Today one of the projects closest to Tourniaire's heart is that of resuscitating neglected and sometimes forgotten pieces of music. He has conducted the world-premiere recordings of Saint-Saëns' Hélène and Nuit Persane with the Australian company Melba Records. "I first started to look out lesser-known pieces of music because as a young pianist I felt very humbled by the major repertoire and other interpreters. I thought why would people come to hear me play that? So I began to look for forgotten scores and then it became a passion. I realised that there are very many pieces of beautiful music that are never heard.

"Now it's become a habit of mine to go and rummage in libraries in search of these works. It takes time and passion to uncover and revive these pieces, so it's not something that everyone has the inclination to do. I'm very lucky to be able to collaborate with Melba Records. "The market for classical music recordings today is very difficult to crack and people tend to want to buy only the well-known works by well-known artists, so it's very courageous of Melba Records to take on this project but as all the reviews and critics have remarked, so far it's been a big success. I was lucky to find a recording company who weren't solely interested in profit but who also wanted to involved themselves in a real project of musical research."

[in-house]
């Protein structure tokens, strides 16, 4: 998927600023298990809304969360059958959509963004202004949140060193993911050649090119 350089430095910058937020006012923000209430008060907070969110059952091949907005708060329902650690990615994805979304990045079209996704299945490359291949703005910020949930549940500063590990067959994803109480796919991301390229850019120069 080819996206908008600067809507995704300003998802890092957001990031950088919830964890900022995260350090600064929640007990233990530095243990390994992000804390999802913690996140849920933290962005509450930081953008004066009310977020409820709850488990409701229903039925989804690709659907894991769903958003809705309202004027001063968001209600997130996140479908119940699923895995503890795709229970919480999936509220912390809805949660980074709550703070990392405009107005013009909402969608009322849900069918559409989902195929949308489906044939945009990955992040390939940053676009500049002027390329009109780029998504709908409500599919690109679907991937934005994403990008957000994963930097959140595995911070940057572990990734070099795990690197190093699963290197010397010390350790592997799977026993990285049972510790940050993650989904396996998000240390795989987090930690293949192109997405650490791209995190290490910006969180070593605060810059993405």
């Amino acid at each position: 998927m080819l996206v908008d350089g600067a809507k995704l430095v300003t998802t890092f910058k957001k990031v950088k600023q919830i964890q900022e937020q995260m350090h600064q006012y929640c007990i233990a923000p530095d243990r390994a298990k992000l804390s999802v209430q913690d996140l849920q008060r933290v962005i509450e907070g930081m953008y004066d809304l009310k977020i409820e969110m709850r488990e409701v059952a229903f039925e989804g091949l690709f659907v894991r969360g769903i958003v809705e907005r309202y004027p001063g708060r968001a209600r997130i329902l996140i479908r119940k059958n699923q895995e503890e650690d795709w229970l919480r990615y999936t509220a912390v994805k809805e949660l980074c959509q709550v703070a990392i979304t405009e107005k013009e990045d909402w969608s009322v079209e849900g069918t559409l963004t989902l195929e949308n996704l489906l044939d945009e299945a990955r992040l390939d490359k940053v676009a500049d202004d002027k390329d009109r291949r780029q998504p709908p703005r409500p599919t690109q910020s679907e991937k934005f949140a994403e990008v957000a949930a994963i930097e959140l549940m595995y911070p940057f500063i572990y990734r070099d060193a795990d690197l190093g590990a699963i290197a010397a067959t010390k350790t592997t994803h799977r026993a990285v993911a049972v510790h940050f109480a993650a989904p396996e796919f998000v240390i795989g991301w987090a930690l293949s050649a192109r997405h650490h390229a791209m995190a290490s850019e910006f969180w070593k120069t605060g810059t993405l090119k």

With all this experience now behind him, will Tourniaire still suffer stage fright on the big night at Al Ain? "Oh yes, I always get stage fright and not just before a premiere. The most nerve-racking part of the job is often when you meet the musicians for the first time. The musicians know the score, they are often very experienced and they're likely to be much more attentive and critical of your work than the public who for the most part come to be entertained.

"I'd say that a form of stage fright, before performances, encounters and premieres, is a form of sensibility and it's pretty much a permanent state of being for a conductor." Guillaume Tourniaire will conduct La Finta Giardiniera at Al Jahili Fort in Al Ain on March 12 and 13. Tickets: www.timeouttickets.com or call 800 4669.